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Author Notes:

Jianzhao Bi, Department of Environmental & Occupational Health Sciences, University of Washington, 4225 Roosevelt Way NE, Seattle, WA 98105 USA. Email:jbi6@uw.edu

This research was supported by funding from the National Institute of Environmental Health Sciences (NIEHS) of the National Institutes of Health (NIH) under award numbers R01ES027892 and P30ES019776. The content is solely the responsibility of the authors and does not necessarily represent the official views of the NIH. We are grateful for the support of the health data sources listed below and their contributing hospitals. The data used to produce this publication were acquired from the: Arizona Department of Health Services (years 2010–2014); California Office of Statewide Planning and Development, now California Department of Health Care Access and Information (years 2005–2014); Georgia Hospital Association (years 2011–2014); Maryland Department of Health, Health Services Cost Review Commission (years 2005–2014); Missouri Department of Health and Senior Services (years 2005–2014); Nevada Division of Health Care Financing and Policy (DJCFP), released through the Center for Health Information Analysis (CHIA) of the University of Nevada, Las Vegas (years 2009–2014); New Jersey Department of Health, Center for Health Statistics & Informatics, Trenton, New Jersey (years 2005–2014); New York State Department of Health, Statewide Planning and Research Cooperative System (years 2005–2014); North Carolina Hospital (inpatient, ambulatory surgery/outpatient, emergency room) Discharge Database (Truven Health Analytics, years 2007–2014) from the Cecil G. Sheps Center for Health Services Research and the North Carolina Division of Health Service Regulation; and Utah Department of Health, Office of Health Care Statistics (years 2005–2014).

The contents of this publication, including data analysis, interpretation, conclusions derived, and the views expressed herein are solely those of the authors and do not represent the conclusions or official views of data sources listed above. Authorization to release this information does not imply endorsement of this study or its findings by any of these data sources. The data sources, their employees, officers, and agents make no representation, warranty, or guarantee as to the accuracy, completeness, currency, or suitability of the information provided here.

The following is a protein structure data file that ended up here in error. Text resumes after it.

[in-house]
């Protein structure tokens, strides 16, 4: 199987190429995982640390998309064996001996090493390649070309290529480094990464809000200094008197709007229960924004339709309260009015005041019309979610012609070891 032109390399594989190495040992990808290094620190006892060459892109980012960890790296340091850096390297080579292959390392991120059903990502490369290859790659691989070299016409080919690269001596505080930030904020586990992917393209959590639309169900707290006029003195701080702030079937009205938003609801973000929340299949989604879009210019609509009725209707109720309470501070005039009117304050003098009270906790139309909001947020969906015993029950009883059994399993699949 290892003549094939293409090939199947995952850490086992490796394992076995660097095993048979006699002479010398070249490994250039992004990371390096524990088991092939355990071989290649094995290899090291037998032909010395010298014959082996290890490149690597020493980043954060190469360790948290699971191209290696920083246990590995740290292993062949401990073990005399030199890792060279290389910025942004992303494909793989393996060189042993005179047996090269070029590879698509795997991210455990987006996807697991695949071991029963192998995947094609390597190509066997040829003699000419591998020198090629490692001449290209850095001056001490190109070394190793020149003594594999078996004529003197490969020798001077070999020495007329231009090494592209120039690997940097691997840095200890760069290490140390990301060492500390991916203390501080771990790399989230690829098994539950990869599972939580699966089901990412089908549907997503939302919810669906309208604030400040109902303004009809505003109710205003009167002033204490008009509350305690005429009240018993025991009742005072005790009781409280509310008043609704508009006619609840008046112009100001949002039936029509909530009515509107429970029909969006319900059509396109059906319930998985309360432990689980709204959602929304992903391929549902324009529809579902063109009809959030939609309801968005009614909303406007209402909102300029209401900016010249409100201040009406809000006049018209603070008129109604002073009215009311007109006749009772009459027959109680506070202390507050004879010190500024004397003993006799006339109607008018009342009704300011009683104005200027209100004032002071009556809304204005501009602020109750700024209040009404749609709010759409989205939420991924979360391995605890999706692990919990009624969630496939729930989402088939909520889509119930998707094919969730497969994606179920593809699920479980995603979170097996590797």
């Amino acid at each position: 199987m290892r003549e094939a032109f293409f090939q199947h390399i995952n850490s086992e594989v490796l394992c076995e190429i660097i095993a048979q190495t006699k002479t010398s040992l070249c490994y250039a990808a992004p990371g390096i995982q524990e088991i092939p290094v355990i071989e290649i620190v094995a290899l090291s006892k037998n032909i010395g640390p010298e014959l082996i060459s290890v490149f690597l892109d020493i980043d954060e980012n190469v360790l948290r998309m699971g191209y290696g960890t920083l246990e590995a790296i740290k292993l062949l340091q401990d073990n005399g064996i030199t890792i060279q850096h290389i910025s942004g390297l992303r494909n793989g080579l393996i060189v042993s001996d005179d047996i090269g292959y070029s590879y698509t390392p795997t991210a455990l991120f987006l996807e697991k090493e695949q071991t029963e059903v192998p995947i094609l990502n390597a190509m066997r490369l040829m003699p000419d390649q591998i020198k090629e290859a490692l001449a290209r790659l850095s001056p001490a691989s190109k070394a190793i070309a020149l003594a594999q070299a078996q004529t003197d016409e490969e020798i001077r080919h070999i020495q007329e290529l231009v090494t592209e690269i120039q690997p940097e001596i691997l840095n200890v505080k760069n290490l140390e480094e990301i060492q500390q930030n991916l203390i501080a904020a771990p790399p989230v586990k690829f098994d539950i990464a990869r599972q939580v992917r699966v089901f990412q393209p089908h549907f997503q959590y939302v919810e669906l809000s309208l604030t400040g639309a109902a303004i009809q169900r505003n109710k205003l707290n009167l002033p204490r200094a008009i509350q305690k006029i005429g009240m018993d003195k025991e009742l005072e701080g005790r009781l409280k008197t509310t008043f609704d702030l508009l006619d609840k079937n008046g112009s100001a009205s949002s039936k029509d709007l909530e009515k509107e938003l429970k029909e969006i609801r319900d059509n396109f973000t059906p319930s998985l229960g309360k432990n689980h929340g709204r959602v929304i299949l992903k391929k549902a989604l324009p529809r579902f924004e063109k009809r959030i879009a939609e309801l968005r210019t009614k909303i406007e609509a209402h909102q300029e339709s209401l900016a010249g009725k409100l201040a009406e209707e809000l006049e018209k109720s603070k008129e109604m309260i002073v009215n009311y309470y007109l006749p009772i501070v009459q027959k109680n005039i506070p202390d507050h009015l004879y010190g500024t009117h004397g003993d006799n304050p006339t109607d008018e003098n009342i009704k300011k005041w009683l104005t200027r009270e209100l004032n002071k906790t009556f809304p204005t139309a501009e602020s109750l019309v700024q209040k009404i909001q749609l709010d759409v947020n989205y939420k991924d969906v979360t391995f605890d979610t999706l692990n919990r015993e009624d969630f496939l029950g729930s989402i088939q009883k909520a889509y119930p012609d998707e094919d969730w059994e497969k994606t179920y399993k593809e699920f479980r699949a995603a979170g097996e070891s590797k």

Subject:

Keywords:

  • Science & Technology
  • Life Sciences & Biomedicine
  • Environmental Sciences
  • Public, Environmental & Occupational Health
  • Toxicology
  • Environmental Sciences & Ecology
  • EXPOSURE MEASUREMENT ERROR
  • STRATIFIED CASE-CROSSOVER
  • TERM OZONE EXPOSURE
  • TIME-SERIES
  • HOSPITAL ADMISSIONS
  • DISTRIBUTED LAG
  • UNITED-STATES
  • ASSOCIATIONS
  • MORBIDITY
  • POLLUTANTS

Acute Effects of Ambient Air Pollution on Asthma Emergency Department Visits in Ten US States

Tools:

Journal Title:

ENVIRONMENTAL HEALTH PERSPECTIVES

Volume:

Volume 131, Number 4

Publisher:

, Pages 47003-47003

Type of Work:

Article | Final Publisher PDF

Abstract:

BACKGROUND: Previous studies of short-term ambient air pollution exposure and asthma morbidity in the United States have been limited to a small number of cities and/or pollutants and with limited consideration of effects across ages. OBJECTIVES: To estimate acute age group-specific effects of fine and coarse particulate matter (PM), major PM components, and gaseous pollutants on emergency department (ED) visits for asthma during 2005-2014 across the United States. METHODS: We acquired ED visit and air quality data in regions surrounding 53 speciation sites in 10 states. We used quasi-Poisson log-linear time-series models with unconstrained distributed exposure lags to estimate site-specific acute effects of air pollution on asthma ED visits overall and by age group (1-4, 5-17, 18-49, 50-64, and formula presented y), controlling for meteorology, time trends, and influenza activity. We then used a Bayesian hierarchical model to estimate pooled associations from site-specific associations. RESULTS: Our analysis included formula presented asthma ED visits. We observed positive associations for multiday cumulative exposure to all air pollutants examined [e.g., 8-d exposure to formula presented : rate ratio of 1.016 with 95% credible interval (CI) of (1.008, 1.025) per formula presented increase, formula presented : 1.014 (95% CI: 1.007, 1.020) per formula presented increase, organic carbon: 1.016 (95% CI: 1.009, 1.024) per formula presented increase, and ozone: 1.008 (95% CI: 0.995, 1.022) per formula presented increase]. formula presented and ozone showed stronger effects at shorter lags, whereas associations of traffic-related pollutants (e.g., elemental carbon and oxides of nitrogen) were generally stronger at longer lags. Most pollutants had more pronounced effects on children (formula presented y old) than adults; formula presented had strong effects on both children and the elderly (formula presented y old); and ozone had stronger effects on adults than children. CONCLUSIONS: We reported positive associations between short-term air pollution exposure and increased rates of asthma ED visits. We found that air pollution exposure posed a higher risk for children and older populations. https://doi.org/10.1289/EHP11661.
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